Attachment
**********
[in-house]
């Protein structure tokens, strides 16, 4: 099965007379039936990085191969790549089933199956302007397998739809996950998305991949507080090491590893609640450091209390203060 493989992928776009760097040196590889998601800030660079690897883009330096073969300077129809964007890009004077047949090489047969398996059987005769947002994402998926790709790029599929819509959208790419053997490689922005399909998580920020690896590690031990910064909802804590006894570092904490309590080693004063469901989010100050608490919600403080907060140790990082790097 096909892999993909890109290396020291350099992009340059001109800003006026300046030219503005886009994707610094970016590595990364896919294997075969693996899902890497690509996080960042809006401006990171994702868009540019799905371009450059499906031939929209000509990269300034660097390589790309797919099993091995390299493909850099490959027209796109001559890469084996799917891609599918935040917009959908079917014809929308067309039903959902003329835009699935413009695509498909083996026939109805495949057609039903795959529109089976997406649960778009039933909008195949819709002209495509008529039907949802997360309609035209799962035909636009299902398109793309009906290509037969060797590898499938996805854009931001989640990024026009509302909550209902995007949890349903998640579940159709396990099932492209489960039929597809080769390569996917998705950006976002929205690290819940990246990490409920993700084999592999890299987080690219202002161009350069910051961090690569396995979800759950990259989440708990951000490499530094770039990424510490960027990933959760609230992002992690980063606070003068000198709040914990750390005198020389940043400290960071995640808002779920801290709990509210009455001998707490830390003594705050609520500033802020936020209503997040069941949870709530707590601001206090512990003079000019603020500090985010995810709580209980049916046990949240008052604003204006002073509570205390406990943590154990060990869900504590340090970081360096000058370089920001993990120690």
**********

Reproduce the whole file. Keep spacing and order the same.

[in-house]
């Protein structure tokens, strides 16, 4: 099965007379039936990085191969790549089933199956302007397998739809996950998305991949507080090491590893609640450091209390203060 493989992928776009760097040196590889998601800030660079690897883009330096073969300077129809964007890009004077047949090489047969398996059987005769947002994402998926790709790029599929819509959208790419053997490689922005399909998580920020690896590690031990910064909802804590006894570092904490309590080693004063469901989010100050608490919600403080907060140790990082790097 096909892999993909890109290396020291350099992009340059001109800003006026300046030219503005886009994707610094970016590595990364896919294997075969693996899902890497690509996080960042809006401006990171994702868009540019799905371009450059499906031939929209000509990269300034660097390589790309797919099993091995390299493909850099490959027209796109001559890469084996799917891609599918935040917009959908079917014809929308067309039903959902003329835009699935413009695509498909083996026939109805495949057609039903795959529109089976997406649960778009039933909008195949819709002209495509008529039907949802997360309609035209799962035909636009299902398109793309009906290509037969060797590898499938996805854009931001989640990024026009509302909550209902995007949890349903998640579940159709396990099932492209489960039929597809080769390569996917998705950006976002929205690290819940990246990490409920993700084999592999890299987080690219202002161009350069910051961090690569396995979800759950990259989440708990951000490499530094770039990424510490960027990933959760609230992002992690980063606070003068000198709040914990750390005198020389940043400290960071995640808002779920801290709990509210009455001998707490830390003594705050609520500033802020936020209503997040069941949870709530707590601001206090512990003079000019603020500090985010995810709580209980049916046990949240008052604003204006002073509570205390406990943590154990060990869900504590340090970081360096000058370089920001993990120690």